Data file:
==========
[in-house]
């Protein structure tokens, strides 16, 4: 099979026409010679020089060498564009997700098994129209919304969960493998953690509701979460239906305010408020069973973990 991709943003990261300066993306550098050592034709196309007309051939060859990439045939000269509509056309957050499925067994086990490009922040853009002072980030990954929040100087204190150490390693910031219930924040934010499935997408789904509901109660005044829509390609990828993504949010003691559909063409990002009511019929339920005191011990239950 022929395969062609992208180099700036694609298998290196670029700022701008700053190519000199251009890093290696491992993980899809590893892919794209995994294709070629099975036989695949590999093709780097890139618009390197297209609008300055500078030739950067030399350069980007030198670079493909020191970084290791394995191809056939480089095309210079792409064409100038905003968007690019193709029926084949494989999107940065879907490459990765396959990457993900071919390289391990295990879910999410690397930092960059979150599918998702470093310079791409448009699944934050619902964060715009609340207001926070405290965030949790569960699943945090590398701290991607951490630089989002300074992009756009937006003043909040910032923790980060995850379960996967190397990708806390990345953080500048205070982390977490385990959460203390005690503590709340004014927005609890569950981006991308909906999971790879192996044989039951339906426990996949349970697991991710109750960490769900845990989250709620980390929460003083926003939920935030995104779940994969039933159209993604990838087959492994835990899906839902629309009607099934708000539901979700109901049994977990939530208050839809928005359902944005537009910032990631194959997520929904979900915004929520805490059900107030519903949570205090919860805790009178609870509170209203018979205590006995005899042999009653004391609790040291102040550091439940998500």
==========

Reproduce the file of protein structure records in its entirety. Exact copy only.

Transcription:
[in-house]
């Protein structure tokens, strides 16, 4: 099979026409010679020089060498564009997700098994129209919304969960493998953690509701979460239906305010408020069973973990 991709943003990261300066993306550098050592034709196309007309051939060859990439045939000269509509056309957050499925067994086990490009922040853009002072980030990954929040100087204190150490390693910031219930924040934010499935997408789904509901109660005044829509390609990828993504949010003691559909063409990002009511019929339920005191011990239950 022929395969062609992208180099700036694609298998290196670029700022701008700053190519000199251009890093290696491992993980899809590893892919794209995994294709070629099975036989695949590999093709780097890139618009390197297209609008300055500078030739950067030399350069980007030198670079493909020191970084290791394995191809056939480089095309210079792409064409100038905003968007690019193709029926084949494989999107940065879907490459990765396959990457993900071919390289391990295990879910999410690397930092960059979150599918998702470093310079791409448009699944934050619902964060715009609340207001926070405290965030949790569960699943945090590398701290991607951490630089989002300074992009756009937006003043909040910032923790980060995850379960996967190397990708806390990345953080500048205070982390977490385990959460203390005690503590709340004014927005609890569950981006991308909906999971790879192996044989039951339906426990996949349970697991991710109750960490769900845990989250709620980390929460003083926003939920935030995104779940994969039933159209993604990838087959492994835990899906839902629309009607099934708000539901979700109901049994977990939530208050839809928005359902944005537009910032990631194959997520929904979900915004929520805490059900107030519903949570205090919860805790009178609870509170209203018979205590006995005899042999009653004391609790040291102040550091439940998500």